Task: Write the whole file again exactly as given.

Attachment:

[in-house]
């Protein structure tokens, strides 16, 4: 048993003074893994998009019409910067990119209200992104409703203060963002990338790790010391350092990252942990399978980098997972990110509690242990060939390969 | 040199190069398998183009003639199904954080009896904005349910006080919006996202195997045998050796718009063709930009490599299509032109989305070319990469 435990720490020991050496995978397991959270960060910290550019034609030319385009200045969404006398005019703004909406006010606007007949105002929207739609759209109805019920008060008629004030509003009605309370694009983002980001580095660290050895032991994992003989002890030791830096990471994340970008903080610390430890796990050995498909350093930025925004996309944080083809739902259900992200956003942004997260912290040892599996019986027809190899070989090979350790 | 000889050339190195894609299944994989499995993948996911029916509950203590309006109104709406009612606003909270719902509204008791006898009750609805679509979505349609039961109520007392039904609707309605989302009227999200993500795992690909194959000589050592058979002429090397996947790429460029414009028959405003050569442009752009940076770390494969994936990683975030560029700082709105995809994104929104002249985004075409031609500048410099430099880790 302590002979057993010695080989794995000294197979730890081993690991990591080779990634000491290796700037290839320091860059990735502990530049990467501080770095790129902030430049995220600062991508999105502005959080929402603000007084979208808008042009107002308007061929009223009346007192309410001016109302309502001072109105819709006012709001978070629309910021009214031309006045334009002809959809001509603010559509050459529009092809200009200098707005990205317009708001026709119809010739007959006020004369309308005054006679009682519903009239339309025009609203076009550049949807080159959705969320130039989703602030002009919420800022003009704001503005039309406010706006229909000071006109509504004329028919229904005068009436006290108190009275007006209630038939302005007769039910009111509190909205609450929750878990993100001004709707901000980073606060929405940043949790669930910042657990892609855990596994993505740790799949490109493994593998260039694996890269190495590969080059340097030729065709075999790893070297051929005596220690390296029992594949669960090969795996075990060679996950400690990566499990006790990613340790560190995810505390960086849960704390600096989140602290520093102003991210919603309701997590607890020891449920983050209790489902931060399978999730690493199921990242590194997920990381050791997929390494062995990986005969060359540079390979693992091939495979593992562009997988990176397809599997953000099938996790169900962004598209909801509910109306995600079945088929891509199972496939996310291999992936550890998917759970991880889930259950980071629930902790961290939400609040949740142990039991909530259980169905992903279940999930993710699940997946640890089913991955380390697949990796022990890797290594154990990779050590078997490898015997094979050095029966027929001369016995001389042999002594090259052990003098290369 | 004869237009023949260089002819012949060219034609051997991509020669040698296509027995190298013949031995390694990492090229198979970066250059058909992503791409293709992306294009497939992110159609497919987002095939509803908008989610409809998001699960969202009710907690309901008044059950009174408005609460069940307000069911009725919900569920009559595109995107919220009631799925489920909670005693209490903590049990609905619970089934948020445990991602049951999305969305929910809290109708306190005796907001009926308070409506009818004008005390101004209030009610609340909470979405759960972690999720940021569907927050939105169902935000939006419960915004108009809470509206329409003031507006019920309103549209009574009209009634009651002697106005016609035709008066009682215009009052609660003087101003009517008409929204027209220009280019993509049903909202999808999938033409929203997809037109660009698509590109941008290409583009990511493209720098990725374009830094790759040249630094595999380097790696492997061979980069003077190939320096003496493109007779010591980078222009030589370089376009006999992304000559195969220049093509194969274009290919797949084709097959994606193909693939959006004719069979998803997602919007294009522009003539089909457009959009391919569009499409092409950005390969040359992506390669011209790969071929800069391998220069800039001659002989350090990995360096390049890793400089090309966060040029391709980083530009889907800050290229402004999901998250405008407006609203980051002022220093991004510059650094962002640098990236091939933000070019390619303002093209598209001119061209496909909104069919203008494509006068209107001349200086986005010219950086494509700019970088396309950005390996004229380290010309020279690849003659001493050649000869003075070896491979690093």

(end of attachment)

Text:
[in-house]
């Protein structure tokens, strides 16, 4: 048993003074893994998009019409910067990119209200992104409703203060963002990338790790010391350092990252942990399978980098997972990110509690242990060939390969 | 040199190069398998183009003639199904954080009896904005349910006080919006996202195997045998050796718009063709930009490599299509032109989305070319990469 435990720490020991050496995978397991959270960060910290550019034609030319385009200045969404006398005019703004909406006010606007007949105002929207739609759209109805019920008060008629004030509003009605309370694009983002980001580095660290050895032991994992003989002890030791830096990471994340970008903080610390430890796990050995498909350093930025925004996309944080083809739902259900992200956003942004997260912290040892599996019986027809190899070989090979350790 | 000889050339190195894609299944994989499995993948996911029916509950203590309006109104709406009612606003909270719902509204008791006898009750609805679509979505349609039961109520007392039904609707309605989302009227999200993500795992690909194959000589050592058979002429090397996947790429460029414009028959405003050569442009752009940076770390494969994936990683975030560029700082709105995809994104929104002249985004075409031609500048410099430099880790 302590002979057993010695080989794995000294197979730890081993690991990591080779990634000491290796700037290839320091860059990735502990530049990467501080770095790129902030430049995220600062991508999105502005959080929402603000007084979208808008042009107002308007061929009223009346007192309410001016109302309502001072109105819709006012709001978070629309910021009214031309006045334009002809959809001509603010559509050459529009092809200009200098707005990205317009708001026709119809010739007959006020004369309308005054006679009682519903009239339309025009609203076009550049949807080159959705969320130039989703602030002009919420800022003009704001503005039309406010706006229909000071006109509504004329028919229904005068009436006290108190009275007006209630038939302005007769039910009111509190909205609450929750878990993100001004709707901000980073606060929405940043949790669930910042657990892609855990596994993505740790799949490109493994593998260039694996890269190495590969080059340097030729065709075999790893070297051929005596220690390296029992594949669960090969795996075990060679996950400690990566499990006790990613340790560190995810505390960086849960704390600096989140602290520093102003991210919603309701997590607890020891449920983050209790489902931060399978999730690493199921990242590194997920990381050791997929390494062995990986005969060359540079390979693992091939495979593992562009997988990176397809599997953000099938996790169900962004598209909801509910109306995600079945088929891509199972496939996310291999992936550890998917759970991880889930259950980071629930902790961290939400609040949740142990039991909530259980169905992903279940999930993710699940997946640890089913991955380390697949990796022990890797290594154990990779050590078997490898015997094979050095029966027929001369016995001389042999002594090259052990003098290369 | 004869237009023949260089002819012949060219034609051997991509020669040698296509027995190298013949031995390694990492090229198979970066250059058909992503791409293709992306294009497939992110159609497919987002095939509803908008989610409809998001699960969202009710907690309901008044059950009174408005609460069940307000069911009725919900569920009559595109995107919220009631799925489920909670005693209490903590049990609905619970089934948020445990991602049951999305969305929910809290109708306190005796907001009926308070409506009818004008005390101004209030009610609340909470979405759960972690999720940021569907927050939105169902935000939006419960915004108009809470509206329409003031507006019920309103549209009574009209009634009651002697106005016609035709008066009682215009009052609660003087101003009517008409929204027209220009280019993509049903909202999808999938033409929203997809037109660009698509590109941008290409583009990511493209720098990725374009830094790759040249630094595999380097790696492997061979980069003077190939320096003496493109007779010591980078222009030589370089376009006999992304000559195969220049093509194969274009290919797949084709097959994606193909693939959006004719069979998803997602919007294009522009003539089909457009959009391919569009499409092409950005390969040359992506390669011209790969071929800069391998220069800039001659002989350090990995360096390049890793400089090309966060040029391709980083530009889907800050290229402004999901998250405008407006609203980051002022220093991004510059650094962002640098990236091939933000070019390619303002093209598209001119061209496909909104069919203008494509006068209107001349200086986005010219950086494509700019970088396309950005390996004229380290010309020279690849003659001493050649000869003075070896491979690093």